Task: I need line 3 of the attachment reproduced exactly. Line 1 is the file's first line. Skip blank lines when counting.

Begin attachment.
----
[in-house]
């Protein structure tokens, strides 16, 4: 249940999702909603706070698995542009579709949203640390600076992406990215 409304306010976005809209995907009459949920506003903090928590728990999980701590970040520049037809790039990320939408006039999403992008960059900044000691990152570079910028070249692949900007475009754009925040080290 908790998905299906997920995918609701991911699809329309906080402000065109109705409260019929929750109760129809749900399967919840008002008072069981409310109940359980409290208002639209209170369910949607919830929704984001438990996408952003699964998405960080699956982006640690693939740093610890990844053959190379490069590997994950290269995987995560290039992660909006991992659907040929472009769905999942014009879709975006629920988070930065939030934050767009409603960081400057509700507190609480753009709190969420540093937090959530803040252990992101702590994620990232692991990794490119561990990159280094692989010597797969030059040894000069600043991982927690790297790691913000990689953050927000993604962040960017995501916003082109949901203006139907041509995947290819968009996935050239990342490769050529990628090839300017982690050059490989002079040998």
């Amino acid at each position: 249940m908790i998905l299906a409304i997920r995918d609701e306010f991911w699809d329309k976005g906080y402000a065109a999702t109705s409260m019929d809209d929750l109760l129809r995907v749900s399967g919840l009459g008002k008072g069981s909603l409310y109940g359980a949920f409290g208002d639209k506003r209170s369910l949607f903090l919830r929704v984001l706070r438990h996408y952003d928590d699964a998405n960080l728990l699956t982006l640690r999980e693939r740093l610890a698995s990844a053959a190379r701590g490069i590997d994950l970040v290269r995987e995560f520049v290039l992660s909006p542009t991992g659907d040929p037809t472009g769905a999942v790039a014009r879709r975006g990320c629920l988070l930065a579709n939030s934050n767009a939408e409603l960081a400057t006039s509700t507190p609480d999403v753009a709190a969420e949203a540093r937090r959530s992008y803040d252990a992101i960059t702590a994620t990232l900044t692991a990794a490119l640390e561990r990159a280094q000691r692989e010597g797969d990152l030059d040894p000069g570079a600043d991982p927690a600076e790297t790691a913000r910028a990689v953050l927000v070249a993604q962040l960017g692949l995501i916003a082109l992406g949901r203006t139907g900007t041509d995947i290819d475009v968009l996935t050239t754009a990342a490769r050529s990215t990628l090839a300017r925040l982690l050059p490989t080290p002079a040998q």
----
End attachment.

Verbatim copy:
């Amino acid at each position: 249940m908790i998905l299906a409304i997920r995918d609701e306010f991911w699809d329309k976005g906080y402000a065109a999702t109705s409260m019929d809209d929750l109760l129809r995907v749900s399967g919840l009459g008002k008072g069981s909603l409310y109940g359980a949920f409290g208002d639209k506003r209170s369910l949607f903090l919830r929704v984001l706070r438990h996408y952003d928590d699964a998405n960080l728990l699956t982006l640690r999980e693939r740093l610890a698995s990844a053959a190379r701590g490069i590997d994950l970040v290269r995987e995560f520049v290039l992660s909006p542009t991992g659907d040929p037809t472009g769905a999942v790039a014009r879709r975006g990320c629920l988070l930065a579709n939030s934050n767009a939408e409603l960081a400057t006039s509700t507190p609480d999403v753009a709190a969420e949203a540093r937090r959530s992008y803040d252990a992101i960059t702590a994620t990232l900044t692991a990794a490119l640390e561990r990159a280094q000691r692989e010597g797969d990152l030059d040894p000069g570079a600043d991982p927690a600076e790297t790691a913000r910028a990689v953050l927000v070249a993604q962040l960017g692949l995501i916003a082109l992406g949901r203006t139907g900007t041509d995947i290819d475009v968009l996935t050239t754009a990342a490769r050529s990215t990628l090839a300017r925040l982690l050059p490989t080290p002079a040998q």